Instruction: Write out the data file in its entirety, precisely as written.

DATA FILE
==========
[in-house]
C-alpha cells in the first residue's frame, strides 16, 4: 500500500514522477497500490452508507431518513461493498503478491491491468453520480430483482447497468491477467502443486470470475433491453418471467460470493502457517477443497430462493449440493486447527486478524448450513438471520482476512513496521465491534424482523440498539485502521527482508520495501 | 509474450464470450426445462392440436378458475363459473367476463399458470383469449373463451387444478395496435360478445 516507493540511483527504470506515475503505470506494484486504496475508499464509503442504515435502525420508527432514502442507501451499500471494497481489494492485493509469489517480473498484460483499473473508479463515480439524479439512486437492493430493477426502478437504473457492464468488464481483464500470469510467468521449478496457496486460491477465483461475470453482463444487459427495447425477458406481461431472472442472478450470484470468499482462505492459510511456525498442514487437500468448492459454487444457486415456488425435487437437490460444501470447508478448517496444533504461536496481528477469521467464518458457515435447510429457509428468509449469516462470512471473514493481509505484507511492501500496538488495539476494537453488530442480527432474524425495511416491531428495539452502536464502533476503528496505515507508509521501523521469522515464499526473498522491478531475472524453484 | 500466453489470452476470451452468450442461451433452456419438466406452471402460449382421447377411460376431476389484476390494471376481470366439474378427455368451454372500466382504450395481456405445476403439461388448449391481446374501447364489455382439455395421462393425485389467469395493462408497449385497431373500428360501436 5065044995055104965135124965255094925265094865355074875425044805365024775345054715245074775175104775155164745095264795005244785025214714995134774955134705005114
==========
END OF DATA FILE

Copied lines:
[in-house]
C-alpha cells in the first residue's frame, strides 16, 4: 500500500514522477497500490452508507431518513461493498503478491491491468453520480430483482447497468491477467502443486470470475433491453418471467460470493502457517477443497430462493449440493486447527486478524448450513438471520482476512513496521465491534424482523440498539485502521527482508520495501 | 509474450464470450426445462392440436378458475363459473367476463399458470383469449373463451387444478395496435360478445 516507493540511483527504470506515475503505470506494484486504496475508499464509503442504515435502525420508527432514502442507501451499500471494497481489494492485493509469489517480473498484460483499473473508479463515480439524479439512486437492493430493477426502478437504473457492464468488464481483464500470469510467468521449478496457496486460491477465483461475470453482463444487459427495447425477458406481461431472472442472478450470484470468499482462505492459510511456525498442514487437500468448492459454487444457486415456488425435487437437490460444501470447508478448517496444533504461536496481528477469521467464518458457515435447510429457509428468509449469516462470512471473514493481509505484507511492501500496538488495539476494537453488530442480527432474524425495511416491531428495539452502536464502533476503528496505515507508509521501523521469522515464499526473498522491478531475472524453484 | 500466453489470452476470451452468450442461451433452456419438466406452471402460449382421447377411460376431476389484476390494471376481470366439474378427455368451454372500466382504450395481456405445476403439461388448449391481446374501447364489455382439455395421462393425485389467469395493462408497449385497431373500428360501436 5065044995055104965135124965255094925265094865355074875425044805365024775345054715245074775175104775155164745095264795005244785025214714995134774955134705005114